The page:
CF: I’d say I’m excited about (a) co-editing a volume on language and the law from a Caribbean perspective, and (b) seeing how best I can develop my research on hate speech perceptions in the Caribbean.

JLH: I know most of us don’t have spare time for pleasure reading this time of year, but I’m curious: if could sneak in a few books, what would they be?
CF: Of late, I’ve started to read works from Chimamanda Ngozi Adichie – the Nigerian feminist author who wrote Half of a Yellow Sun (the first one I read). I’m also eager to start Marlon James’ A Brief History of Seven Killings; he’s a Jamaican author who shot to fame after winning the Man Booker Prize in fiction for 2016. I also love a good Marvel or DC comic, my favourite story arc of late has been “Injustice: Gods Among Us” where the DC superheroes (and some villains too) decided to use their powers to the full extent and end crime permanently.

Welcoming Dr. Vershawn Young to English

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I’m genuinely thrilled to announce that Dr. Vershawn Ashanti Young has just been cross-appointed to English. (He holds a PhD in English from the University of Illinois at Chicago–perfect!) His books include: From Uncle Tom’s Cabin to The Help: Critical Perspectives on White-Authored Narratives of Black Life (co-editor, 2014); Other People’s English: Code Meshing, Code-Switching, and African American Literacy (co-editor, 2014); From Bourgeois to Boojie: Black Middle-Class Performances (co-editor, 2011); Code Meshing as World English: Policy, Pedagogy, Performance (co-editor, 2011); and Your Average Nigga: Performing Race, Literacy, and Masculinity (2007).

If that isn’t enough, he is the lead editor on the forthcoming Routledge Reader of African American Rhetoric: Debates, Histories, Performances as well as Anti-Racist Activism in Rhetoric, Writing, and Communication, co-edited with English’s Frankie Condon. I could list his numerous articles and awards as well, but I think you get the point: Dr. Young enriches our offerings in rhetoric and American literature in important ways. The students recognize this too, and he is already sitting on PhD dissertation committees.

Photo credit: Richard Tsong-Taatatarii.

Our Newest Faculty Member is also an Alumna?!

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It rarely happens that professors are hired at an institution from which they graduated–but it has just happened at UWaterloo! Ashley Rose Kelly is our newest Assistant Professor, and we are thrilled to have her. She also graciously agreed to do a Words in Place interview. Read on to find out what it is like to come back as faculty and  have former professors as new peers–all while establishing yourself and your research at a new institution.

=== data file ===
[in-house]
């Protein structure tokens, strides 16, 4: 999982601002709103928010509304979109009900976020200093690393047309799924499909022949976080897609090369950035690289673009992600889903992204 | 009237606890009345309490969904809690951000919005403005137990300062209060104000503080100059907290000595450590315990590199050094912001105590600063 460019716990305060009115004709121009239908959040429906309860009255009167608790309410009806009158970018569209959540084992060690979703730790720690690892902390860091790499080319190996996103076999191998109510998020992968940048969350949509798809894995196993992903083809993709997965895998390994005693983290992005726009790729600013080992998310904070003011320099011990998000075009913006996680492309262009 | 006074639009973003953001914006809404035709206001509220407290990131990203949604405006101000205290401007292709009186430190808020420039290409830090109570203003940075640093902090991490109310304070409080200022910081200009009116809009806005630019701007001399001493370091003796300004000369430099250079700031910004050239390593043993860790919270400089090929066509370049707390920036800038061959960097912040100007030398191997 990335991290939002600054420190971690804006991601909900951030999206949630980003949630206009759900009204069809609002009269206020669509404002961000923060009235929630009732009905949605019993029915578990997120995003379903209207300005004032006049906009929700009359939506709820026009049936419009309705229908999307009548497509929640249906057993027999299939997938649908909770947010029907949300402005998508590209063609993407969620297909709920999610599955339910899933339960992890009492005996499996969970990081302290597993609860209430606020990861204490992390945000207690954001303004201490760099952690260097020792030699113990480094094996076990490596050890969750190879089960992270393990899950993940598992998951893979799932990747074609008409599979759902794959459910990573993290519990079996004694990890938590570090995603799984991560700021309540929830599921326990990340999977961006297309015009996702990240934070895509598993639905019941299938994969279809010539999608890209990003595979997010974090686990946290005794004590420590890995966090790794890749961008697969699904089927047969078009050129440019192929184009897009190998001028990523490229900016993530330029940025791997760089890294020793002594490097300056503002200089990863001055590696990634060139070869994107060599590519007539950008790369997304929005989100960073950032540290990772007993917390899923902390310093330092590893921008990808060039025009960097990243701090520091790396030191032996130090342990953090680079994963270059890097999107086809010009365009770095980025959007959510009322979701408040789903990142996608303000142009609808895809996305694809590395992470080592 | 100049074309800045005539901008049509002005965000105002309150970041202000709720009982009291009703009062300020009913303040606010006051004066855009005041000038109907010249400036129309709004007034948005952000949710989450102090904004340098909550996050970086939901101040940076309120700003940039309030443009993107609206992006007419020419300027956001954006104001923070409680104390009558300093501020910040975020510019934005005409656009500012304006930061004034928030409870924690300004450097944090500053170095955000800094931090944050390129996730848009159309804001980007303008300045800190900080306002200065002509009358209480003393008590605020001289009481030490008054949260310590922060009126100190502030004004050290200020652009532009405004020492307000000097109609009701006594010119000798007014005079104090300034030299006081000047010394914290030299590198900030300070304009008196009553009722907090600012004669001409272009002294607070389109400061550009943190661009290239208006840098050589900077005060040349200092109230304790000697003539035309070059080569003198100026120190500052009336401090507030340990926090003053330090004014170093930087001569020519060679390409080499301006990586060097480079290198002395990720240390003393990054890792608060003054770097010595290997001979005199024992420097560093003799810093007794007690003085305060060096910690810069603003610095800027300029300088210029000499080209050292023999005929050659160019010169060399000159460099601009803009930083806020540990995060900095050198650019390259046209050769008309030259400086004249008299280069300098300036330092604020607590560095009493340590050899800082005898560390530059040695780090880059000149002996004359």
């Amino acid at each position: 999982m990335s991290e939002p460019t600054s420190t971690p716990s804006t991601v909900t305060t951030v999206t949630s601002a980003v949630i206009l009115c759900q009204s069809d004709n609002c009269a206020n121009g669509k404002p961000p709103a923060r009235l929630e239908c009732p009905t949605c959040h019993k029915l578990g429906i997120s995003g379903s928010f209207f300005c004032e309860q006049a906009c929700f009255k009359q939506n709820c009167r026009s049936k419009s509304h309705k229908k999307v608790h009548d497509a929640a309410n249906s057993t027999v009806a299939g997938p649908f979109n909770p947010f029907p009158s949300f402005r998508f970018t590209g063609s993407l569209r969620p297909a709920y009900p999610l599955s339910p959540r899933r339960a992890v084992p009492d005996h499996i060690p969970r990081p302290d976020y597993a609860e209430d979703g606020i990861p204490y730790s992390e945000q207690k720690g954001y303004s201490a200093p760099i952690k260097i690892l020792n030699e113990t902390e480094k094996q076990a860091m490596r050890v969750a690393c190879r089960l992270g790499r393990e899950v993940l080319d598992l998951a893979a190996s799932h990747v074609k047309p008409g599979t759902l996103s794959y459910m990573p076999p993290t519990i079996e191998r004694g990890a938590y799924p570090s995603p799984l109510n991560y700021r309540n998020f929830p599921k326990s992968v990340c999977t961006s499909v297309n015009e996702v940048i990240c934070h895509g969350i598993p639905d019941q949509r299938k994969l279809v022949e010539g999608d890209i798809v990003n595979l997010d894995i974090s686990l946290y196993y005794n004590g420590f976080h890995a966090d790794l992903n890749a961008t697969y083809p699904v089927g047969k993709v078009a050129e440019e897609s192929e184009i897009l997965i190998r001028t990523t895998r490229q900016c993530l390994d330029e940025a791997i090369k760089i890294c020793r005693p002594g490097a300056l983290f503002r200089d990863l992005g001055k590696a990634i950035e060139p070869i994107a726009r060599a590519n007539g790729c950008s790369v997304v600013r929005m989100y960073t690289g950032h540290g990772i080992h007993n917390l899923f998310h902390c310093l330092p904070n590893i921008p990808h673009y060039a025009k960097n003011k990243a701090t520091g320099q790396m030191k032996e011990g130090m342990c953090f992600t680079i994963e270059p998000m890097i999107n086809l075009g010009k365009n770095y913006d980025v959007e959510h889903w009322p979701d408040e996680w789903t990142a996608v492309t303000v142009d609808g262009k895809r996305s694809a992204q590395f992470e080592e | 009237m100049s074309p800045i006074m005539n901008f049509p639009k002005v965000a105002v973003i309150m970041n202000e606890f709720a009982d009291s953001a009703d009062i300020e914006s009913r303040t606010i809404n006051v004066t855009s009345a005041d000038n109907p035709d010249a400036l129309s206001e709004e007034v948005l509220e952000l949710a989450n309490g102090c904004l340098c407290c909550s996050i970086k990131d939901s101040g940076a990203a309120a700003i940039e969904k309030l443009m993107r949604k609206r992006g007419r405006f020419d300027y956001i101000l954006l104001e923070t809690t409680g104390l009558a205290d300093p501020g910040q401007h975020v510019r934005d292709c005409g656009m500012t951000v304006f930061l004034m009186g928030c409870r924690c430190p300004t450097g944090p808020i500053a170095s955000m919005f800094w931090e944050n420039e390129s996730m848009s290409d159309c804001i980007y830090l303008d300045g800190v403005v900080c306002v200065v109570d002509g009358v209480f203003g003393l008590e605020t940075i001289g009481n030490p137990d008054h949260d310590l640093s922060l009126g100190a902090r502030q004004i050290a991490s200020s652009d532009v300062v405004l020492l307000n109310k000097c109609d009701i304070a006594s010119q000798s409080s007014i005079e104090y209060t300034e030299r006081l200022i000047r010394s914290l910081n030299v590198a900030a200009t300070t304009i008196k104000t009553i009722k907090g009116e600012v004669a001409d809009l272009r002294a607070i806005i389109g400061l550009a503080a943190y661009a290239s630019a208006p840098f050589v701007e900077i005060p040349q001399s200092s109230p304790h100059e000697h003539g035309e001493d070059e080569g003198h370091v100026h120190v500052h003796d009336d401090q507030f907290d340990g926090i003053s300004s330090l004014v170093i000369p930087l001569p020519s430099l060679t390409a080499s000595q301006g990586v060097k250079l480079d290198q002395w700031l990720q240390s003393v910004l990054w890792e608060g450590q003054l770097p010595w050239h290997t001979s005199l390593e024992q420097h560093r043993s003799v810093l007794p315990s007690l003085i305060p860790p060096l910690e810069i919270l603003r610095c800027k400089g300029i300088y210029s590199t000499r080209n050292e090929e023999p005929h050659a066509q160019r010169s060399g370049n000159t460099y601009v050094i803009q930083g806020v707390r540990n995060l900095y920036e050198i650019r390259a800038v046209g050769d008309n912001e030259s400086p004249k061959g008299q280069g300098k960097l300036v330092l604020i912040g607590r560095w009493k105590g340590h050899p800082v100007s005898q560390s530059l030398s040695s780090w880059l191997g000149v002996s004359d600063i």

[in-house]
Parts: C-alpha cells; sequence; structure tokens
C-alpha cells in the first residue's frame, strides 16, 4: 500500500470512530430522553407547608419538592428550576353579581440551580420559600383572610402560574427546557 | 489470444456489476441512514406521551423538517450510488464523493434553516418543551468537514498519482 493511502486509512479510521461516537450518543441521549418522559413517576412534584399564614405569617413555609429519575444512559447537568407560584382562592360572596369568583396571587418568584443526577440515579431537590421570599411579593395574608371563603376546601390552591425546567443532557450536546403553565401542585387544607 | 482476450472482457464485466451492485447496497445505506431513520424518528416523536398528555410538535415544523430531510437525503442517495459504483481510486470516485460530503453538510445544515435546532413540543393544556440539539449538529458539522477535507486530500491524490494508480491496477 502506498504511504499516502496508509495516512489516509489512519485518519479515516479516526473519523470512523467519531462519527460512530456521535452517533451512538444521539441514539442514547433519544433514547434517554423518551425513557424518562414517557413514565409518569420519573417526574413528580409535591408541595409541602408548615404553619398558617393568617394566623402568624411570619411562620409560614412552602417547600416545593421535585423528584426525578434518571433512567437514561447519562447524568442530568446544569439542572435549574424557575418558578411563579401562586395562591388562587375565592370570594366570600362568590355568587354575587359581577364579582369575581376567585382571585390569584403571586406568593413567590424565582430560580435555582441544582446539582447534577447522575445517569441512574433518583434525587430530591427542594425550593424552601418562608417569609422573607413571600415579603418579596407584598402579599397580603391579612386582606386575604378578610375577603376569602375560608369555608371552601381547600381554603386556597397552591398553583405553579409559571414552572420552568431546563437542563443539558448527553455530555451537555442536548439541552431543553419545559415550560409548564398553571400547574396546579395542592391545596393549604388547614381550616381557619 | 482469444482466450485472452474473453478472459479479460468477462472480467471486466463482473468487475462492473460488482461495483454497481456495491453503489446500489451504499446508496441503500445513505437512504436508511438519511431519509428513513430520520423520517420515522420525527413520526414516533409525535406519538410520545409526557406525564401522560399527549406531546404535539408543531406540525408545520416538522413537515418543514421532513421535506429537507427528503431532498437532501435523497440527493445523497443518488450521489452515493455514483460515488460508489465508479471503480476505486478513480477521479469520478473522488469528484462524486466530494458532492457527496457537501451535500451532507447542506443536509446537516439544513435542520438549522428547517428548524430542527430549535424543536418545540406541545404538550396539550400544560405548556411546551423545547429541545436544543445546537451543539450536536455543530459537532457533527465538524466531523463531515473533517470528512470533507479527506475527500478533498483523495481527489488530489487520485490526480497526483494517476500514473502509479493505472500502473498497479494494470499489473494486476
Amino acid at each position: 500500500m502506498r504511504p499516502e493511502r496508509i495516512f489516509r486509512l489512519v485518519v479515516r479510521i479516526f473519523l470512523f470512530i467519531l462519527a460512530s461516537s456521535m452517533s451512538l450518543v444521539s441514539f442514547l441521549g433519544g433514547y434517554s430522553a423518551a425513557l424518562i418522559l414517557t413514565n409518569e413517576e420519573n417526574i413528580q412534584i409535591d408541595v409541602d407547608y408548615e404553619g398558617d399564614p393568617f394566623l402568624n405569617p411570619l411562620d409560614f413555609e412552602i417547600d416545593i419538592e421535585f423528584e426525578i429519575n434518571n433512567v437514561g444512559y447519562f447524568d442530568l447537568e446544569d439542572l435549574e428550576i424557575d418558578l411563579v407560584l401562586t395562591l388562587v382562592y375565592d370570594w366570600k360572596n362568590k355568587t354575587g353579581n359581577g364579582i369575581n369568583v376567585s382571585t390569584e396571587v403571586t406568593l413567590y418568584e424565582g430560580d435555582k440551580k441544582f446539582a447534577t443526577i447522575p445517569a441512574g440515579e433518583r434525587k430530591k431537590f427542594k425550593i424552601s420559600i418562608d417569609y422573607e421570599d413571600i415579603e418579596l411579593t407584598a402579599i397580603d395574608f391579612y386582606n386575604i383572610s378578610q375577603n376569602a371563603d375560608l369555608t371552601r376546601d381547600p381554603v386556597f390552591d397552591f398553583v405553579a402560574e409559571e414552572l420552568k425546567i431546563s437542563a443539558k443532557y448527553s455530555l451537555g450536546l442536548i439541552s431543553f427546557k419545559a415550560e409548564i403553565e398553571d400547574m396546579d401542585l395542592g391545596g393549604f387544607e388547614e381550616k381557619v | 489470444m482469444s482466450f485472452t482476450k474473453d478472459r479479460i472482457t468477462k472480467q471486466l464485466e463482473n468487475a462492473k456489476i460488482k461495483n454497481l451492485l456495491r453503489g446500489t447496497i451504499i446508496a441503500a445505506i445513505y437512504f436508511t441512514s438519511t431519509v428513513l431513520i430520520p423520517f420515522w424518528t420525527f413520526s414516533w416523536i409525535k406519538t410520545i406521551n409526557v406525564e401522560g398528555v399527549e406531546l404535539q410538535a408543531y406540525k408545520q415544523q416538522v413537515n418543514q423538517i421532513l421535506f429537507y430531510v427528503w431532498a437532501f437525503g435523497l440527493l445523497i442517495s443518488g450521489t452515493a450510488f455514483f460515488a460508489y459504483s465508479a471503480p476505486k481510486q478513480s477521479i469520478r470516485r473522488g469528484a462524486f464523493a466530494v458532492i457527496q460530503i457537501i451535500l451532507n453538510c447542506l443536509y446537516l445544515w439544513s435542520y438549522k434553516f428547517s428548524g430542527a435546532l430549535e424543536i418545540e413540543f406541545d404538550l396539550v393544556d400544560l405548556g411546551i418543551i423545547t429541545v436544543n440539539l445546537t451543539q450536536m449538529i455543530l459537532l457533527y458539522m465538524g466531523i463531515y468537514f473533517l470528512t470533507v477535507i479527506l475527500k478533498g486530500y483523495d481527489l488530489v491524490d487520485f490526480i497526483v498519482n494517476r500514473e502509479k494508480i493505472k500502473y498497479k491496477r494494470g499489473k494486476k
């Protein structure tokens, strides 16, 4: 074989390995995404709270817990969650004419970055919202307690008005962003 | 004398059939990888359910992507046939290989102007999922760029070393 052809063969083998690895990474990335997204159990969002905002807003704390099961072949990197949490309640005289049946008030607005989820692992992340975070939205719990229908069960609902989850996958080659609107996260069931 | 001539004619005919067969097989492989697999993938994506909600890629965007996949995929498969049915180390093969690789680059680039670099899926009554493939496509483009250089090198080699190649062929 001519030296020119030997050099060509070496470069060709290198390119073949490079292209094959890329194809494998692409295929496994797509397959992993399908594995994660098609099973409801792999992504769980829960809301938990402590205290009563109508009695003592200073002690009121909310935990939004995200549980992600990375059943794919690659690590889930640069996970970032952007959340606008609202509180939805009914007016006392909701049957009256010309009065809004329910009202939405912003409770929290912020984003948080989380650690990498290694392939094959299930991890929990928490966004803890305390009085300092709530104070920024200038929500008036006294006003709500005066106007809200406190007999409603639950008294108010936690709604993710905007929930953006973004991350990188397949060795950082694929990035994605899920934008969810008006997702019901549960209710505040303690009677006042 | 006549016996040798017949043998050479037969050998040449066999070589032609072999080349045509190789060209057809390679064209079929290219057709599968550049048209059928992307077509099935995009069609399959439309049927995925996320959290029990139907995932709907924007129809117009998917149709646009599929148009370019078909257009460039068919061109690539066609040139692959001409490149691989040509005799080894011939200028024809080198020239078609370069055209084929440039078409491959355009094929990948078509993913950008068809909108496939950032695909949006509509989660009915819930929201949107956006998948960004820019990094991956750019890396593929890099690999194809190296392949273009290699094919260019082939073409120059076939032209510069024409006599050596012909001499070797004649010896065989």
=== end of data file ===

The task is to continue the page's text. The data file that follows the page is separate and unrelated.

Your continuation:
JLH: You have the uncommon experience of being hired as a professor at the same university where you did your undergrad—is there a little bit of déjà vu? Is it a mental adjustment to have your former professors as colleagues?
ARK: I completed both my undergraduate studies (B.A. in Literature and Rhetoric) and early graduate studies (M.A., co-op in Rhetoric and Communication Design) in the department. Returning to the University of Waterloo as a faculty member was all part of my ideal career trajectory and by some alignment of the cosmos that actually happened. More than feeling déjà vu I’m a little surprised to find myself here—thrilled, but surprised.

Mental adjustments have felt breezy and natural, and I credit that to how well I have been treated by the department’s faculty. Working with Randy Harris and Neil Randall I always felt as though I was treated as a competent and respected colleague, albeit a junior one.

JLH: Has campus changed since you were here? Do you find you are looking at Waterloo—the city and university—with a different set of priorities?
ARK: Kitchener-Waterloo is certainly a growing region and the campus has indeed changed. My fiancé, Brad Mehlenbacher, also completed his BA (85) and MA (87) in the Department of English Language and Literature at UWaterloo so we toured around campus and had some fun noting the changes that occurred between our times there and my return to UWaterloo.

Upon returning my priorities are certainly different for the city. A lot of long-term commitments to the city and region exist now where they didn’t before. Looking at the university now, as alumni and faculty rather than a student, I am somewhat more focused on long-term planning. Some priorities remain the same, such as my commitment to inter- and multi-disciplinary research, which I engaged in during my graduate studies at UWaterloo.

JLH: What excites you most about this upcoming year?